One of the many reasons I love working for Van Andel Institute for Education is that I get to be a teacher Fairy Godmother. Teaching is an important but difficult job, and sometimes educators can get stuck on a specific need for their classroom. Maybe it’s finding the perfect resource for a lesson or connecting certain content to a project idea.
Whatever the situation calls for, my colleagues and I love to swoop in and help make their dreams a reality. But every Fairy Godmother needs a magic wand to work her wonders, and for my part, there’s no better resource to meet teacher needs than project-based learning.
What is project-based learning, anyway?
Let’s start with what project-based learning is not. PBL is not simply a fun and creative project you implement in class. Don’t get me wrong, having students participating in a fun, imaginative activity can be good, but it’s a bit like the “dessert” of learning. These activities can be sweet and easy but they’re not exactly nourishing. PBL is the main course—the discovery of knowledge and skills through the development of a meaningful, sustained project.
True project-based learning is recognized by characteristics like sustained inquiry, iterative thinking, and cross-curricular learning. Unlike a standard project, which is usually a one-and-done deal, PBL should build on itself.
As students pursue their investigations, they should also be practicing social-emotional skills like communication and collaboration, and upon completion, they should know how to apply their learning to real-world problems. That’s what makes PBL so magical – you’re helping students acquire valuable knowledge that they can apply right now in their own community.
Examples of engaging PBL
One great model for authentic project-based learning is the Blue Apple unit, Take a Stand. In this project, students take a stand in support of a public policy issue that matters to them. They learn about all sides of several topics like education and the environment. Then, through respectful discourse, they construct and articulate well-researched positions on a topic of their choice through an inspirational podcast. One class even shared a video where you can see how students are engaged, driven, and practicing their critical thinking skills!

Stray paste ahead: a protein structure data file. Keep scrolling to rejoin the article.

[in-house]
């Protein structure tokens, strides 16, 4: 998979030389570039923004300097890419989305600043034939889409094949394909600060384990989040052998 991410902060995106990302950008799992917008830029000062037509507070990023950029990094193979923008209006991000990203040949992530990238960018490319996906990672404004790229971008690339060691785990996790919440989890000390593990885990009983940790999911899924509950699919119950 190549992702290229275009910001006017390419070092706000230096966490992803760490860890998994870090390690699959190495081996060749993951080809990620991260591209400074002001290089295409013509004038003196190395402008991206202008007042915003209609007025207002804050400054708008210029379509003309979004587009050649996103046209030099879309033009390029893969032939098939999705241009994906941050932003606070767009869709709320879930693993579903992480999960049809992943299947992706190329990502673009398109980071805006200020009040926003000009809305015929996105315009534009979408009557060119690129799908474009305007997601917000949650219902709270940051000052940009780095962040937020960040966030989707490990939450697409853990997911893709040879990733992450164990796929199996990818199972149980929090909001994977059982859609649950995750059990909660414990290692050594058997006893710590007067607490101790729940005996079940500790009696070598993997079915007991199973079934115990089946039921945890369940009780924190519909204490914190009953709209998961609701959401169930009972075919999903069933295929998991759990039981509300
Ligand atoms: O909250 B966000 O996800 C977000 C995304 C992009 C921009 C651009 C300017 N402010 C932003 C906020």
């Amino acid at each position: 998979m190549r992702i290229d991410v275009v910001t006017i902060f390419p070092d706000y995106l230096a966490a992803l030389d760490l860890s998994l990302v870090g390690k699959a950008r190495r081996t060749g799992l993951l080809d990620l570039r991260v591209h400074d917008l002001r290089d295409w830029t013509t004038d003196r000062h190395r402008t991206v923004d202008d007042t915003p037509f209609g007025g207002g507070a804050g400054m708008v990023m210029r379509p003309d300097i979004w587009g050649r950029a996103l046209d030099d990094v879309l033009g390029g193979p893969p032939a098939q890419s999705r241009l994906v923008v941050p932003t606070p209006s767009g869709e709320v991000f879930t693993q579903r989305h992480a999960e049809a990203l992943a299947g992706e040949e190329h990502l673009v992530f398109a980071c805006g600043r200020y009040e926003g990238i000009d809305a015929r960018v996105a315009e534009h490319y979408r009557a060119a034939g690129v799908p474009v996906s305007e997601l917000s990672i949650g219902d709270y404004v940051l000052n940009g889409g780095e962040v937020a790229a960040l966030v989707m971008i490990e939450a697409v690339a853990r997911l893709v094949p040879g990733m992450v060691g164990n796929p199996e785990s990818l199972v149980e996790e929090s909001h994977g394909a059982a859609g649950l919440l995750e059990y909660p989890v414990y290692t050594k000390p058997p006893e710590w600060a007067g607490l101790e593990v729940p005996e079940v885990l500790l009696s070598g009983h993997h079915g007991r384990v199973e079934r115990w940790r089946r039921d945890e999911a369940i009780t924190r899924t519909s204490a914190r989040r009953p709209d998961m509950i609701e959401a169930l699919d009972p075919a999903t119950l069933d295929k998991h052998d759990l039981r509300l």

Not only does the PBL unit come with rich resources such as a book list and content standards (which are great for busy teachers), but it also provides a degree of flexibility you don’t find in standard lessons. Consider a student who struggles with literacy–a project like Take a Stand can help them grasp concepts like sequencing, summarization, and themes all through hands-on learning. The same is true for concepts in math or science. Students who are normally challenged in these areas will have the opportunity to approach them from a different angle. Not only does this help them overcome a learning block, but it’s done in a way that’s memorable, meaningful, and fun!
I truly believe that now is the time to start implementing project-based learning in our classrooms. I feel the pandemic brought out a real craving for authenticity in our learning and relationships with one another. This new school year is a real opportunity to reimagine what teaching and learning can look like in our schools. If we approach things slowly and intentionally, we can change teaching and learning into what we got into this profession for it to look like. So, give project-based learning a try, and if you find yourself in need of a Fairy Godmother, please don’t hesitate to reach out!
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